How to Hang Nursery Art: Size and Groupings

Wondering what size or how many prints will look right?  You are not alone.  "What size should I buy?" and "How many will fit?" are two of my most common questions. Here are a few general rules of decorating, along with a few diagrams and labeled examples.  Let's take away the mystery and hang pictures with confidence.

Rule #1 Art needs to be AT LEAST half as wide as the furniture below it.  It can be the same width or even wider, but let's say between ½ and ¾ the width of your furniture minimum.  In the world of art, bigger usually is better, so don't be afraid to fill the entire space.

Rule #2 Art should sit near eye level. Average eye level sits around 57 inches. So we want the center of the frame to sit somewhere near that line. It is better to be a bit below the line than above it.  It is natural to lean in to grab a closer look, but less convenient to start climbing on the furniture. Many people hang their art too high. My theory is that they are centering it between the furniture and the ceiling to try to fill the whole space. That leads to an awkward gap between the furniture and artwork, which brings us to our 3rd rule.

Rule #3 Art needs to stay connected with the other elements of the room.  Artwork and furniture are supposed to be on the same team.  If the artwork is placed too high, it looks like the kid that nobody picked for kickball, with a dividing line of empty wall separating it from its furniture buddies.  Most decorators place the bottom edge of the frame 6-10 inches above the furniture. This gives a pleasant margin so nothing looks crammed and also gives a bit of room for life to happen. (Kids can move a bit without hitting the frames.) You may need a bit more space if there are objects crowding the furniture surface. Even then, hanging the art low results in a layered look that is more curated and refined.

So let's look at those rules again.:

  • Art should be at least half, or more like 3 /4 of the width of the furniture below it.
  • The center of the art should sit near eye level.
  • The bottom edge of the art should be 6-8 inches above the furniture.

Also, keep in mind when we say art, we are often talking about more than one piece.  Art groupings should be considered as a whole.  If we are working with several small frames, it may be necessary to add a second or even a third row of frames above so that some part of the art sits at or above eye level.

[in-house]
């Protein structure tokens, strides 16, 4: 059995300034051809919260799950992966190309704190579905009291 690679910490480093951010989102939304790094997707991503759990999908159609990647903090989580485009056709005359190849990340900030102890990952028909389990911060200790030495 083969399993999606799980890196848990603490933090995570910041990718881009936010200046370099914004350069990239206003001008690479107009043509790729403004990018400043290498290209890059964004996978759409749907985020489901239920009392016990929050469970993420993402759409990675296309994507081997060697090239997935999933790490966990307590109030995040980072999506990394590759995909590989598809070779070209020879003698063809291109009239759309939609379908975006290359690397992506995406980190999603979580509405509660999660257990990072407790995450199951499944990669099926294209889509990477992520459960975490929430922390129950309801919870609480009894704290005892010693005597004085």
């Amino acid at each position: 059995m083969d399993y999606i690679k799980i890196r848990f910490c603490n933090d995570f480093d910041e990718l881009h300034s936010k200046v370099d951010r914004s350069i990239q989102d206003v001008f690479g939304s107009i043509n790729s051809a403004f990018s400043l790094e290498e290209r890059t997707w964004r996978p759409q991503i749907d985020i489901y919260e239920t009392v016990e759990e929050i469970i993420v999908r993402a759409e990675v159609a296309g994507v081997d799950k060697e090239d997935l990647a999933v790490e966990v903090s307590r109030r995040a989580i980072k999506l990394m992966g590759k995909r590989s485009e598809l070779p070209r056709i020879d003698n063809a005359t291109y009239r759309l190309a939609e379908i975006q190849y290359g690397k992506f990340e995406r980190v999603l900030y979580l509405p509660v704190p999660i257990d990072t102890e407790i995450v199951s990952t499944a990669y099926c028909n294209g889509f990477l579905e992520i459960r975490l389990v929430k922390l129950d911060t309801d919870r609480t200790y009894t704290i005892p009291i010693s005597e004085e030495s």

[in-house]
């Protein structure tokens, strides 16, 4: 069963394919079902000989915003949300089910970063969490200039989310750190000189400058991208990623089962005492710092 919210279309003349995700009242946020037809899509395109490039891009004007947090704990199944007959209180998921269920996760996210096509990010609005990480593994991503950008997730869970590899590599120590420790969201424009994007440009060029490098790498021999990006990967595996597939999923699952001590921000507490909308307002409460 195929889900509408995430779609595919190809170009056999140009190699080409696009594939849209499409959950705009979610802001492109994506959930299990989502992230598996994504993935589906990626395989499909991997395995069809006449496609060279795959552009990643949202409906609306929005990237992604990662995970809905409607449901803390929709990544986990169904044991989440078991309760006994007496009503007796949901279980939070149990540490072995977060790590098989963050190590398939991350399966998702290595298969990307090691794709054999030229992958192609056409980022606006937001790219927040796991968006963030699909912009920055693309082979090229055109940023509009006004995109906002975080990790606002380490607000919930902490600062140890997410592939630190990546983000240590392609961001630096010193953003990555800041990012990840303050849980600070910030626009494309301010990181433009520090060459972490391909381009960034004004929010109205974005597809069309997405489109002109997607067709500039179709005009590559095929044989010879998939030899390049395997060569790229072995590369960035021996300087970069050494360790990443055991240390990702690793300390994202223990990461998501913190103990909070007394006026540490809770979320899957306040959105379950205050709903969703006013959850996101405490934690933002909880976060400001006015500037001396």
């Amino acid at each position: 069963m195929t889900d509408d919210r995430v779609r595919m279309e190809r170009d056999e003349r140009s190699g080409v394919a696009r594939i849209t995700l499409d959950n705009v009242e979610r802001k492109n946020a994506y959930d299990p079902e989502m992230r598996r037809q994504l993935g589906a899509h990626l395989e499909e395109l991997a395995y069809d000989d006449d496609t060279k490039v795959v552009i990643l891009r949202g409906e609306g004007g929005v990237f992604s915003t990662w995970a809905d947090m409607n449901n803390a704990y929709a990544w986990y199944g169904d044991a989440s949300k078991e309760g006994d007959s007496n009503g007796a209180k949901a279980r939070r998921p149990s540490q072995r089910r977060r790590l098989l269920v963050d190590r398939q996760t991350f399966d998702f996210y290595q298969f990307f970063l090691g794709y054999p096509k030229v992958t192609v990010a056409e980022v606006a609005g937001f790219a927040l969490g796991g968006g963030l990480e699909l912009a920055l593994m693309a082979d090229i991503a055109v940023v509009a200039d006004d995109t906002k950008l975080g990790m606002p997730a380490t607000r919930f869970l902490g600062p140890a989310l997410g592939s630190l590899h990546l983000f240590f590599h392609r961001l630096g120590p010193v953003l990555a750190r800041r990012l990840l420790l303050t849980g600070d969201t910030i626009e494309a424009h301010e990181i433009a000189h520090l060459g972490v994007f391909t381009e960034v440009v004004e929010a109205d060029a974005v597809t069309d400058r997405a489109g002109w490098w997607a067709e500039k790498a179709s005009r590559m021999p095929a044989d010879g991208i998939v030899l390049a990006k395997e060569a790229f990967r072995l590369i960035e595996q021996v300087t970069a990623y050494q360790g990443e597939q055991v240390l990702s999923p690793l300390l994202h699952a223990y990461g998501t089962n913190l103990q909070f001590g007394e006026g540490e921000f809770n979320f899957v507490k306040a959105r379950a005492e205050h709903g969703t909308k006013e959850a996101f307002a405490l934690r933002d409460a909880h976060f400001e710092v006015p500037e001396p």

(Keep in mind there are tons of exceptions to all of these rules. If you are really into decorating then rules are made to be broken.)

So now that we are armed with information, let's go to battle!  Let's make pretend we want to fill the area above a crib or dresser. Most cribs are around 54'' wide and about 35'' tall. Dressers are a bit shorter but almost the same width. That means that we are looking to fill a space between 27''- 36'' wide, ideally closer to 36''. We could even go the whole 54''.

So a 24'' x 36'' inch frame would work great.  You could also go with a 20'' x 28'' inch frame.  Or two 16 x 20s side by side.  Let's see what those look like.

Layouts for 16 x 20 art over crib

Here are a few examples showing sets of three.  

black and white nursery frame layout

girl's woodland nursery artwork layout

 Boys car and truck nursery frame layout

These are all basic examples using easy to find frames.  You can go crazy with hoards of other combinations.  But, hopefully, this will give you some ideas and a reference point for how standard frames work in relation to a crib or dresser. 

Here are two more examples.  These are a bit taller and would work great with higher ceilings.

large frame layouts for nursery art

One last thing, consider whether you intend to display the art with a mat or not.  Most pro decorators use mats.  The extra "white space"  adds instant class and can give the art a polished look.  But mats do hog up room that could be given to the art itself. If space is limited, forgoing mats can allow for larger prints so the artwork can be seen from across the room.  Also, finding mats, especial for large poster size prints can be a bit tricky.  It is always a good idea to take a look at ready-made frame options before purchasing your art.

If this article was useful, Please Pin the image below. I would really appreciate it.  ;-)  If you have any questions or would like to see any other examples feel free to contact me.

Happy Nursery Decorating!

How to hang nursery art like a Pro.  This site gives measurements and examples of frame sizes in real nurseries.

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